And in 1981 President Gordon B. Hinckley taught: “We are confident that as the work of the Lord expands, he will inspire men to develop the means whereby the membership of the Church, wherever they may be, can be counseled in an intimate and personal way by his chosen prophet. Communication is the sinew that binds the Church as one great family. Between those facilities which are now available and those which are on the horizon, we shall be able to converse one with another according to the needs and circumstances of the time” (“Faith: The Essence of True Religion,” Ensign, Nov. 1981, 5).

In June of 2013, Elder L. Tom Perry described the impact of digital technologies on missionary work. He said: “When I was a young missionary, we were able to speak with contacts on the street and knock on doors to share the gospel. The world has changed since that time. Now, many people are involved in the busyness of their lives. They hurry here and there, and they are often less willing to allow complete strangers to enter their homes, uninvited, to share a message of the restored gospel. Their main point of contact with others, even with close friends, is often via the Internet. The very nature of missionary work, therefore, must change if the Lord is to accomplish His work of gathering Israel ‘from the four corners of the earth’ (2 Nephi 21:12). The missionaries are now authorized to use the Internet in their proselyting efforts. …”During his presentation six years ago, Elder Bednar said, “Messages and pictures that used to require days, weeks, and months to send and receive now can be communicated around the world in seconds. We thank thee, O God, for the prophets who have taught and prepared us for the time in which we live—and who have urged us to use technological advancements to support the ongoing mission of The Church of Jesus Christ of Latter-day Saints.”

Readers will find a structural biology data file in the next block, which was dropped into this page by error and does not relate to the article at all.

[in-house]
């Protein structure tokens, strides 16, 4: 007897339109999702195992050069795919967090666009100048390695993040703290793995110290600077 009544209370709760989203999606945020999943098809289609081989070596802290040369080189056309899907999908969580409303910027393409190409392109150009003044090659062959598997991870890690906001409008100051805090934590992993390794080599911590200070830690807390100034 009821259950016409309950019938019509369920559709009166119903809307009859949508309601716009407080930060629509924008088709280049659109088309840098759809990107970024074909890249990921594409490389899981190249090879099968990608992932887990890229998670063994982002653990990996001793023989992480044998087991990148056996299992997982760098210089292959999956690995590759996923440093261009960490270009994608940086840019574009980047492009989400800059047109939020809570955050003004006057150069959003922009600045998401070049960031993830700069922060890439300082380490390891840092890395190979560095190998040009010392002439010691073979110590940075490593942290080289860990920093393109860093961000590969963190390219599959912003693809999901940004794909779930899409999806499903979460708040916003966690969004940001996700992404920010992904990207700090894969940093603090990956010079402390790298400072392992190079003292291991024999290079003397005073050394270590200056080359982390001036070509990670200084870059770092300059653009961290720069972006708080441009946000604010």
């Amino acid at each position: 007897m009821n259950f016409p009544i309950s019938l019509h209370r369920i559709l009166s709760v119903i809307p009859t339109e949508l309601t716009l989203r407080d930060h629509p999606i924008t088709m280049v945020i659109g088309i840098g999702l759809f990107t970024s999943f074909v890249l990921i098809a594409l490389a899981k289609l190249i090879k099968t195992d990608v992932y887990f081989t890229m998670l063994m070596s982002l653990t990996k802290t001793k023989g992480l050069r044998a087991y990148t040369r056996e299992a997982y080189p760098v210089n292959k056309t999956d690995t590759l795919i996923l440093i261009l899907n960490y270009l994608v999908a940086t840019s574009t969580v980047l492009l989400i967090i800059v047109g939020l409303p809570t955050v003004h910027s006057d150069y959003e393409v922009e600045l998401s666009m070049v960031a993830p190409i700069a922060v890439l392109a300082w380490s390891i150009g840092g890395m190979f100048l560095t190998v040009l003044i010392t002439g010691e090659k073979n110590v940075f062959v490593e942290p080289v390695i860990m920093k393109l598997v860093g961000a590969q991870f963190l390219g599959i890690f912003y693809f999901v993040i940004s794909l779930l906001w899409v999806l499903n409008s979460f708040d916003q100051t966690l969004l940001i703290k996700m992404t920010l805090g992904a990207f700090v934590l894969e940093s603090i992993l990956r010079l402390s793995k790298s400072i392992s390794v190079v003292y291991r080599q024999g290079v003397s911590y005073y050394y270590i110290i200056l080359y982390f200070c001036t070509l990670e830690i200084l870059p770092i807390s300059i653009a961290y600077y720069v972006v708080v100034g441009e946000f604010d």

As recently as the April 2020 General Conference, President Henry B. Eyring spoke of miracles and technology in his address “Prayers of Faith.” “Many of the specifics of what we will do and when we will do it in the unfolding Restoration are not yet revealed. Yet the First Presidency even in those early days knew some of the breadth and depth of the work the Lord has set before us. Here are a few examples of what we do know will take place: Through His Saints, the Lord will offer the gift of His gospel ‘to every nation, kindred, tongue, and people.’ Technology and miracles will continue to play a part—as will individual ‘fishers of men’ who minister with power and increasing faith….Even an unbelieving world will recognize The Church of Jesus Christ of Latter-day Saints and realize the power of God upon it.”

Perhaps the next time we place an order online, do an internet search or respond to a text, may we be among the “few” who actually acknowledge that this scientific discovery, as President Brigham Young said in 1862, “has been given by direct revelation from God” through a different yet prepared channel.